The coronavirus epidemic plainly poses an exceptionally serious global problem: in a few short weeks, it has spread from China to more than 80 countries, infecting more than 100,000 people so far and causing more than 3,400 deaths.
But as we are hit with minute-by-minute updates from around the world, experiencing the advance of Covid-19 in real time – news alerts, huge headlines, social media hysteria – there’s a risk that we might lose some essential context.
Yes, this virus is obviously a massive challenge: medical, political and – perhaps most strikingly at present – social and economic. But it is worth remembering the world has never had better tools to fight it, and that if we are infected, we are unlikely to die from it.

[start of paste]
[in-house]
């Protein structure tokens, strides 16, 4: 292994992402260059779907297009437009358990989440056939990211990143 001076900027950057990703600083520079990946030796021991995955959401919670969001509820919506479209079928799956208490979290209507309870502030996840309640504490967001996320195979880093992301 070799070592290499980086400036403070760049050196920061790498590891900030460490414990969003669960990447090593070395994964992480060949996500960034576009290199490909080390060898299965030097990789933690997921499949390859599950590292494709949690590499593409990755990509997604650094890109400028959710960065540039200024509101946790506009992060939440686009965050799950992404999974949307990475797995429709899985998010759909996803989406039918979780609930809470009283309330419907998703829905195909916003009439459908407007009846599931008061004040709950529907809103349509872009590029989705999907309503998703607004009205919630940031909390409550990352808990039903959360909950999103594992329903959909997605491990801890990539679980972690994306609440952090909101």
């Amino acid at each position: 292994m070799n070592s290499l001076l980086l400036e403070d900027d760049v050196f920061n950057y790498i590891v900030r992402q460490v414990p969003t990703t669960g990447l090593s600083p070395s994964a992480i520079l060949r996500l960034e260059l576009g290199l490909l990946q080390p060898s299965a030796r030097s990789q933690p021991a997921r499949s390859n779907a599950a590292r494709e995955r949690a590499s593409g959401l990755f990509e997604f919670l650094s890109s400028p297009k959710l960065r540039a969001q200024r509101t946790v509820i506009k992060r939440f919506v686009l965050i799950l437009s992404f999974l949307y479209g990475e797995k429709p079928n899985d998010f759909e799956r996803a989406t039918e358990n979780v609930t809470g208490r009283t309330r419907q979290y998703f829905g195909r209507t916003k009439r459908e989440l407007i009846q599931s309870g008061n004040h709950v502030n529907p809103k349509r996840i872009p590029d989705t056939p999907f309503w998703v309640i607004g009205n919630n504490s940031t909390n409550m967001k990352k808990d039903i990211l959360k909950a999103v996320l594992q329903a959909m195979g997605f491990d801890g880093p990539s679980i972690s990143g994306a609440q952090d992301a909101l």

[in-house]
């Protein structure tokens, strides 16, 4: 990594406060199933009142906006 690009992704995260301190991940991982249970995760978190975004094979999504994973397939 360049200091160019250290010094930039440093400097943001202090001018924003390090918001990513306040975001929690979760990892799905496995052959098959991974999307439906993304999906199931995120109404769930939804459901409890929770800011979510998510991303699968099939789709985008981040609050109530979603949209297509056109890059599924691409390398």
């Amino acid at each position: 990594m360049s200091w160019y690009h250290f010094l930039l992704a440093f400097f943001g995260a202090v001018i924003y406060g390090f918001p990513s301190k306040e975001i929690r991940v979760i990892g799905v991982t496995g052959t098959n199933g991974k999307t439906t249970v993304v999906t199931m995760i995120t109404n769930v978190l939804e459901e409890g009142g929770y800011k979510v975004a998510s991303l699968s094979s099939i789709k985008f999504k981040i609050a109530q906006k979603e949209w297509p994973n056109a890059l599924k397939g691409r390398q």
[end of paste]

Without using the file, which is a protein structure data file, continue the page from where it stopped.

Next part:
Here, courtesy of a number of scientists but mainly Ignacio López-Goñi, a professor of microbiology and virology at the University of Navarra in Spain, are what might hopefully prove a few reassuring facts about the new coronavirus:
Dozens of treatments are already being tested. By mid-February, more than 80 clinical trials were under way for antiviral treatments, according to Nature magazine, and most have already been used successfully in treating other illnesses. Drugs such as remdesivir (Ebola, Sars), chloroquine (malaria), lopinavir and ritonavir (HIV), and baricitinib (rheumatoid polyarthritis) are all being trialled on patients who have contracted the coronavirus, some as a result of the application of artificial intelligence.
Diane Moon tried everything she could think of to get her students to participate in virtual learning: random name calls, breakout rooms, competitions for extra credit, movement breaks….December 10, 2020